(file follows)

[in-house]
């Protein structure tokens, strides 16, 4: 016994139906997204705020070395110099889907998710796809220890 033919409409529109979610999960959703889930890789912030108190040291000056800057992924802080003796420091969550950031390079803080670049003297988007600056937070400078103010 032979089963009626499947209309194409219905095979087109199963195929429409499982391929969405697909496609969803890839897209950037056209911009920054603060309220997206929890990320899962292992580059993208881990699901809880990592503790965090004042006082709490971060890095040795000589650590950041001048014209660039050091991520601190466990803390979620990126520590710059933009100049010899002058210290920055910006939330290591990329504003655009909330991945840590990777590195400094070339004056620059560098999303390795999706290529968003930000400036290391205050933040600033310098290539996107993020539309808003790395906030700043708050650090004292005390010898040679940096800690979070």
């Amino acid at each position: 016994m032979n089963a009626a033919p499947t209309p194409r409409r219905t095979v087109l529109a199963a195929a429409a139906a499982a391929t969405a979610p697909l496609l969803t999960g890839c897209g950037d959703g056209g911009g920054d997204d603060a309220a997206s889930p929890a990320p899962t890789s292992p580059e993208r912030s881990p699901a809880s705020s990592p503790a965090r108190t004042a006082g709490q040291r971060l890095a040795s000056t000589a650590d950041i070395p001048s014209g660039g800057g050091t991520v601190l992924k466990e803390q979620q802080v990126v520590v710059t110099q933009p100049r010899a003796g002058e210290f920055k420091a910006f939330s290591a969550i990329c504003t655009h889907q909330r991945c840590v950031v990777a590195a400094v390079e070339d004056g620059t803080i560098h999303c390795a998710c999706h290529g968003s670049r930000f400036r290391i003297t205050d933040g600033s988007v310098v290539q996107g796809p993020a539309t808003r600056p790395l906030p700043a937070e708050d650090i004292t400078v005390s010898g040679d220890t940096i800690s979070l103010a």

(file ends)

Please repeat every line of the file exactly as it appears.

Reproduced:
[in-house]
């Protein structure tokens, strides 16, 4: 016994139906997204705020070395110099889907998710796809220890 033919409409529109979610999960959703889930890789912030108190040291000056800057992924802080003796420091969550950031390079803080670049003297988007600056937070400078103010 032979089963009626499947209309194409219905095979087109199963195929429409499982391929969405697909496609969803890839897209950037056209911009920054603060309220997206929890990320899962292992580059993208881990699901809880990592503790965090004042006082709490971060890095040795000589650590950041001048014209660039050091991520601190466990803390979620990126520590710059933009100049010899002058210290920055910006939330290591990329504003655009909330991945840590990777590195400094070339004056620059560098999303390795999706290529968003930000400036290391205050933040600033310098290539996107993020539309808003790395906030700043708050650090004292005390010898040679940096800690979070």
């Amino acid at each position: 016994m032979n089963a009626a033919p499947t209309p194409r409409r219905t095979v087109l529109a199963a195929a429409a139906a499982a391929t969405a979610p697909l496609l969803t999960g890839c897209g950037d959703g056209g911009g920054d997204d603060a309220a997206s889930p929890a990320p899962t890789s292992p580059e993208r912030s881990p699901a809880s705020s990592p503790a965090r108190t004042a006082g709490q040291r971060l890095a040795s000056t000589a650590d950041i070395p001048s014209g660039g800057g050091t991520v601190l992924k466990e803390q979620q802080v990126v520590v710059t110099q933009p100049r010899a003796g002058e210290f920055k420091a910006f939330s290591a969550i990329c504003t655009h889907q909330r991945c840590v950031v990777a590195a400094v390079e070339d004056g620059t803080i560098h999303c390795a998710c999706h290529g968003s670049r930000f400036r290391i003297t205050d933040g600033s988007v310098v290539q996107g796809p993020a539309t808003r600056p790395l906030p700043a937070e708050d650090i004292t400078v005390s010898g040679d220890t940096i800690s979070l103010a």